New Year’s resolutions — mine included — often include aspirational goals for improved fitness and weight loss. As a trucking accident attorney in Atlanta, Goorgia, that perennial promise to myself is also a reminder of the relation between obesity, sleep apnea and dangers in interstate trucking.
Fortunately, Weight Watchers now has a mobile version that works with Blackberry. Truck drivers, as well as trial lawyers, could find that useful.
Last spring, the Federal Motor Carrier Safety Administration’s Medical Review Board recommended that holders of Commercial Drivers Licenses be referred for medical testing for sleep apnea if they have Body Mass Index (BMI) over 30. One-third of Americans were classified as obese in 2003-2004, according to the Centers for Disease Control, and from what I see in truck stops and in litigation, truck drivers who have little way to maintain a good fitness routine on the road are no exception.
BMI combines a person’s height and weight to set a score. According to the Centers for Disease Control and Prevention, an adult’s BMI can be calculated by dividing the person’s weight in pounds by inches squared and multiplying that number by 703. A BMI number of 30 indicates obesity, according to the BMI system. A BMI calculator is available at www.cdc.gov.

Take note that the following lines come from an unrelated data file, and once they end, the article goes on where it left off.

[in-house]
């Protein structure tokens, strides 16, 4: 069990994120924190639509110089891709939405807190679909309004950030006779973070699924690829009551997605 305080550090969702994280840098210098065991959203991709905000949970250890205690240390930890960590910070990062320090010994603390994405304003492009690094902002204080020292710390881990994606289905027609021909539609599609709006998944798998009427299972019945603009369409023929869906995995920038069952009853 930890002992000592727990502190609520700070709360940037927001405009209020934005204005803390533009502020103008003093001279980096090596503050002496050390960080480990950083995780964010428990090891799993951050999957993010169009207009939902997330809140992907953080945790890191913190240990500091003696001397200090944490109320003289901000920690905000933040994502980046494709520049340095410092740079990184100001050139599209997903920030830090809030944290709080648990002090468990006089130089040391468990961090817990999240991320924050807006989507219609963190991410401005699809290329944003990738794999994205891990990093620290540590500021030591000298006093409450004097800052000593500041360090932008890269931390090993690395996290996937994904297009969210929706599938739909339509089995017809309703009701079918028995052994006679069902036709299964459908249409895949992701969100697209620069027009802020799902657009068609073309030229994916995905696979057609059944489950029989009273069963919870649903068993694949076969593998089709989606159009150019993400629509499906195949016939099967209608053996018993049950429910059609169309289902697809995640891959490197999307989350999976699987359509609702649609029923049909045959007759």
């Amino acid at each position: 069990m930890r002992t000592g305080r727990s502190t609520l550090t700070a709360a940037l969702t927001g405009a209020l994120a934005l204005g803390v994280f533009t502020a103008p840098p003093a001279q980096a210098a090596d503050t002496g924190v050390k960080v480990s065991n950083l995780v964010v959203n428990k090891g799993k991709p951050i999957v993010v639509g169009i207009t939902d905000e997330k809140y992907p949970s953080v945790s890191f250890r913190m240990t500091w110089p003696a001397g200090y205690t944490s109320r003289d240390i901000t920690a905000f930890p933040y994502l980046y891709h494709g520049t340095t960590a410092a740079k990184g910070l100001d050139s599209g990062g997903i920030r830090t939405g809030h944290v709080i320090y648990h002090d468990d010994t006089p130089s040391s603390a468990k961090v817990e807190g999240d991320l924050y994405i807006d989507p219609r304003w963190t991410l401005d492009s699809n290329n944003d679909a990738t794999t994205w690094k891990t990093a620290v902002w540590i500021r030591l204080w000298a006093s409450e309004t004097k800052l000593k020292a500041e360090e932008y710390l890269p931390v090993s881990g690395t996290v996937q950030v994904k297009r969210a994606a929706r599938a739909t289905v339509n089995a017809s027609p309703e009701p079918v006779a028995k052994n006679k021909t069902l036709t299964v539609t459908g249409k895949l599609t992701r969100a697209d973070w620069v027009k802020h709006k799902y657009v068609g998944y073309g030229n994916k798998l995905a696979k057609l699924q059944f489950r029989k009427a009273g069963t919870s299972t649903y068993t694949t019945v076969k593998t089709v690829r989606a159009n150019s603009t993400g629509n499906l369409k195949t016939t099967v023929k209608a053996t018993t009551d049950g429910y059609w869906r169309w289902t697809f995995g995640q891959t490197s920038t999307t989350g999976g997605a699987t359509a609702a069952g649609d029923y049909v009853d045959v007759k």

Sleep apnea occurs most often when throat muscles relax during sleep, momentarily preventing oxygen from traveling to one’s lungs.
I would not be surprised to see this recommendation become the basis for new rules under the Obama administration, as the Medical Review Board normally has considerable influence.
Ken Shigley is a trial attorney in Atlanta, Georgia who has been listed as a “Super Lawyer” (Atlanta Magazine), among the “Legal Elite” (Georgia Trend Magazine), and in the Bar Register of Preeminent Lawyers (Martindale), and is a Certified Civil Trial Advocate of the National Board of Trial Advocacy,. He served as chair of the Southeastern Motor Carrier Litigation Institute, is on the National Advisory Board for the Association of Interstate Trucking Lawyers of America, and is a frequent speaker at continuing legal education programs for the Interstate Trucking Litigation Group of the American Association for Justice. Mr. Shigley has extensive experience representing parties in trucking and bus accidents, products liability, catastrophic personal injury, wrongful death, brain injury, spinal cord injury and burn injury cases. Currently he is Secretary of the 40,000 member State Bar of Georgia.